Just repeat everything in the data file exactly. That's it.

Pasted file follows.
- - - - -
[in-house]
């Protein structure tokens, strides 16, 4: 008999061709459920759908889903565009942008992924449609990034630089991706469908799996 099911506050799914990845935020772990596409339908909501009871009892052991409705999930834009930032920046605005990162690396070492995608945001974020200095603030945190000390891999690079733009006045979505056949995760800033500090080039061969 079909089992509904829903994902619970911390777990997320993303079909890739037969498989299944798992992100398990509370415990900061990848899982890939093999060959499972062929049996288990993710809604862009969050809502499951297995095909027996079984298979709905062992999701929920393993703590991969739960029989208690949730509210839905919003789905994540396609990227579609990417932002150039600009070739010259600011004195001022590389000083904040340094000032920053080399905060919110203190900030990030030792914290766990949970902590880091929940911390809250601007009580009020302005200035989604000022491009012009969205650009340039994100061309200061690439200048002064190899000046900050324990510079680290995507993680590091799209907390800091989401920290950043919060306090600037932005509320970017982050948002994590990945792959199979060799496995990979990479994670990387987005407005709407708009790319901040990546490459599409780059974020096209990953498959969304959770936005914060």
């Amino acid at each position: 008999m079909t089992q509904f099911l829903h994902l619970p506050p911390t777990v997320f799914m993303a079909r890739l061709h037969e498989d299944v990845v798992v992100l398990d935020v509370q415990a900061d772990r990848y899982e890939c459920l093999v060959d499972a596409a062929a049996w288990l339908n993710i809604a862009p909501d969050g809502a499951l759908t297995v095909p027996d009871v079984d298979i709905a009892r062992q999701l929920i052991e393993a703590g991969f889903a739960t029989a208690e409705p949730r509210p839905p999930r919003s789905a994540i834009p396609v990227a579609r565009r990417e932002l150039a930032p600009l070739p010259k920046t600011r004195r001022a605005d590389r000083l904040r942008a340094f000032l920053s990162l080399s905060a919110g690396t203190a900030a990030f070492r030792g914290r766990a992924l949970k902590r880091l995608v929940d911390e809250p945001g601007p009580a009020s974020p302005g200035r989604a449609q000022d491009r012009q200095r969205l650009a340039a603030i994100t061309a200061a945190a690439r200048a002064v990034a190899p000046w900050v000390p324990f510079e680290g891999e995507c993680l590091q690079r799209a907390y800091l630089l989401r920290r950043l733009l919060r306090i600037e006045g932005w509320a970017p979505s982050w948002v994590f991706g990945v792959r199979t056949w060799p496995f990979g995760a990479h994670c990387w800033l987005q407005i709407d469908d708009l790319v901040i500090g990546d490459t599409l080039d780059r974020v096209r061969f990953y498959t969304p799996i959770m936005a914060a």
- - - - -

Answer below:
[in-house]
């Protein structure tokens, strides 16, 4: 008999061709459920759908889903565009942008992924449609990034630089991706469908799996 099911506050799914990845935020772990596409339908909501009871009892052991409705999930834009930032920046605005990162690396070492995608945001974020200095603030945190000390891999690079733009006045979505056949995760800033500090080039061969 079909089992509904829903994902619970911390777990997320993303079909890739037969498989299944798992992100398990509370415990900061990848899982890939093999060959499972062929049996288990993710809604862009969050809502499951297995095909027996079984298979709905062992999701929920393993703590991969739960029989208690949730509210839905919003789905994540396609990227579609990417932002150039600009070739010259600011004195001022590389000083904040340094000032920053080399905060919110203190900030990030030792914290766990949970902590880091929940911390809250601007009580009020302005200035989604000022491009012009969205650009340039994100061309200061690439200048002064190899000046900050324990510079680290995507993680590091799209907390800091989401920290950043919060306090600037932005509320970017982050948002994590990945792959199979060799496995990979990479994670990387987005407005709407708009790319901040990546490459599409780059974020096209990953498959969304959770936005914060």
């Amino acid at each position: 008999m079909t089992q509904f099911l829903h994902l619970p506050p911390t777990v997320f799914m993303a079909r890739l061709h037969e498989d299944v990845v798992v992100l398990d935020v509370q415990a900061d772990r990848y899982e890939c459920l093999v060959d499972a596409a062929a049996w288990l339908n993710i809604a862009p909501d969050g809502a499951l759908t297995v095909p027996d009871v079984d298979i709905a009892r062992q999701l929920i052991e393993a703590g991969f889903a739960t029989a208690e409705p949730r509210p839905p999930r919003s789905a994540i834009p396609v990227a579609r565009r990417e932002l150039a930032p600009l070739p010259k920046t600011r004195r001022a605005d590389r000083l904040r942008a340094f000032l920053s990162l080399s905060a919110g690396t203190a900030a990030f070492r030792g914290r766990a992924l949970k902590r880091l995608v929940d911390e809250p945001g601007p009580a009020s974020p302005g200035r989604a449609q000022d491009r012009q200095r969205l650009a340039a603030i994100t061309a200061a945190a690439r200048a002064v990034a190899p000046w900050v000390p324990f510079e680290g891999e995507c993680l590091q690079r799209a907390y800091l630089l989401r920290r950043l733009l919060r306090i600037e006045g932005w509320a970017p979505s982050w948002v994590f991706g990945v792959r199979t056949w060799p496995f990979g995760a990479h994670c990387w800033l987005q407005i709407d469908d708009l790319v901040i500090g990546d490459t599409l080039d780059r974020v096209r061969f990953y498959t969304p799996i959770m936005a914060a």